We must also consider that the global trend towards mobilization, the rampant consumerization of IT and the total empowerment of consumers that goes with it, as well as the explosive growth of social media in almost all industries have already led to an increased blurring of private versus business matters. Recent studies have confirmed that many of us are now working 10-20% more than before we had those powerful smart phones and social-business-networks. It is already hard to say if what we are doing at any given moment is ‘work’ or not – it is just simply ‘what we do’ and often what we feel passionate about – and this trend will only get stronger in the future as we are leaving the menial data-driven and somewhat mechanical tasks to smart machines and move on to focus on our human-only capabilities. This, to me, defines the shift from work to workupation – we will be occupied with projects and issues that really matter to us rather than those that require machine-like skills or (worse) machine-thinking; and of course, machines will beat us hands-down at being cheaper, faster and more reliable on 99% of those tasks, as well. Technology is advancing exponentially. Imagine what this means 5 years from now, when your kids have to decide what to study or how to plan their career path: just-in-time learning is certain to replace just-in-case learning. It also is clear that we are heading into a VUCA world (a military term that stands for volatility, uncertainty, complexity and ambiguity) where it may be more useful to learn, train and prepare ‘on-demand’ and ‘in flows’ rather than by traditional cut & paste learning methods. As a case in point, will we still need to learn languages if our mobile devices can translate our speech in real-time, into 20+ languages? Yes, I personally believe that there will be plenty of reasons why our kids should learn languages – after all, real knowing needs doing and embodiment – but these technologies will certainly change the way that they look at the world, and make those decisions much more complex.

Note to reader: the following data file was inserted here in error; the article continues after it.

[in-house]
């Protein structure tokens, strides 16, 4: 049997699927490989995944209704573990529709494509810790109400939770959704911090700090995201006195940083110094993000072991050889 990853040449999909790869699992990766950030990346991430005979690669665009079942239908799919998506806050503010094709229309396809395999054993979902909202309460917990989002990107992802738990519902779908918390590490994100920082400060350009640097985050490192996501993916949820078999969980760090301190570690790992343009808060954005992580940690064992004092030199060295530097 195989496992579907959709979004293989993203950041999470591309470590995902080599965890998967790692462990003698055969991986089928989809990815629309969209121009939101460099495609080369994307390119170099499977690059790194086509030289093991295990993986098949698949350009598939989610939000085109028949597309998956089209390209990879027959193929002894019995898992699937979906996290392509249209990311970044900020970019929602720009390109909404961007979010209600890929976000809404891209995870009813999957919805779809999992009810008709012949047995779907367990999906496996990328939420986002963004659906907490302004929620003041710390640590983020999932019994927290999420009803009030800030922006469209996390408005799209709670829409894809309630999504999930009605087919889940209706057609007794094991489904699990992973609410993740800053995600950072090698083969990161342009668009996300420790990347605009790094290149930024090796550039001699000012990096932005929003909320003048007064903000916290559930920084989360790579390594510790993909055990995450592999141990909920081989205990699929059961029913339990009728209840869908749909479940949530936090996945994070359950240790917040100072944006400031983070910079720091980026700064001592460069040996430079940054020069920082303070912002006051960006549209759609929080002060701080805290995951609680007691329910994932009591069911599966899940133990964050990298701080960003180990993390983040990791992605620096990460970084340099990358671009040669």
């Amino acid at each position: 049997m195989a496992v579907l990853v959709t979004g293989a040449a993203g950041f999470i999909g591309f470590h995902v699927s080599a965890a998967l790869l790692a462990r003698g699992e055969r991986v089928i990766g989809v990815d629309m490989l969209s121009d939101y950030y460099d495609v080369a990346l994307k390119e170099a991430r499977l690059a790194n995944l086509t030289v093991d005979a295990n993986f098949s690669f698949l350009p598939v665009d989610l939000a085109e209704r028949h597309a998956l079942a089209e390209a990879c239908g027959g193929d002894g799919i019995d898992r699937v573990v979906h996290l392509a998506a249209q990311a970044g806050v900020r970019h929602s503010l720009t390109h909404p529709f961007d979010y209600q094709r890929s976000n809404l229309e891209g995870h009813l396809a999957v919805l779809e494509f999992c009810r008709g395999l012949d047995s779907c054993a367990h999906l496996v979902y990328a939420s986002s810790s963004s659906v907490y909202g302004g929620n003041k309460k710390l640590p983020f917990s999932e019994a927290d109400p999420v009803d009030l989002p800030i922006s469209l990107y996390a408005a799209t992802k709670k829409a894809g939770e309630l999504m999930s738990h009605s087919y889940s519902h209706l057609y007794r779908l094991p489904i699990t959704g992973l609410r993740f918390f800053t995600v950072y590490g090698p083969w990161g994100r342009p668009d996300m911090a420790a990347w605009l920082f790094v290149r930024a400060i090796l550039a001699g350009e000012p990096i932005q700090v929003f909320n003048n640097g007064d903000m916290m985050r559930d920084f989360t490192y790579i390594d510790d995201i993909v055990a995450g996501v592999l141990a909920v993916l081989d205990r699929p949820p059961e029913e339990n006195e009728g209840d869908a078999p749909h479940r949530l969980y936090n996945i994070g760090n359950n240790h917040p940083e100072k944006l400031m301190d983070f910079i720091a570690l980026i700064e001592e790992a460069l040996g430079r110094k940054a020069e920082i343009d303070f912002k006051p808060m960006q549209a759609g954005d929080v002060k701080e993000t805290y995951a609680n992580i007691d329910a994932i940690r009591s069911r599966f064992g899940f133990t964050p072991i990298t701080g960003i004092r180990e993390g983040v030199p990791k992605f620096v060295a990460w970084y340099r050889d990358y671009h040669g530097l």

So what will happen when smart machines and AI take over 30-50% of our jobs? How will we cope with what we now call ‘unemployment’ of over 50%? This will be nothing less than a total redefinition of work , jobs and employment, itself, and maybe those of us that have been lucky enough to consider their work to be what they would do even if they did not have to do it – or would not get paid for it -, those that have found their true calling regardless of remuneration, can show us the way towards this future. A future that will measure the value of our work not by ‘units’ that we have turned out, not by our contribution to increasing the GDP/GNP by merely increasing consumption or profits. A future that will measure our contributions wider, deeper and ultimately in a more human way”
Below is a very fitting chart offered by my friend and colleague Ross Dawson 🙂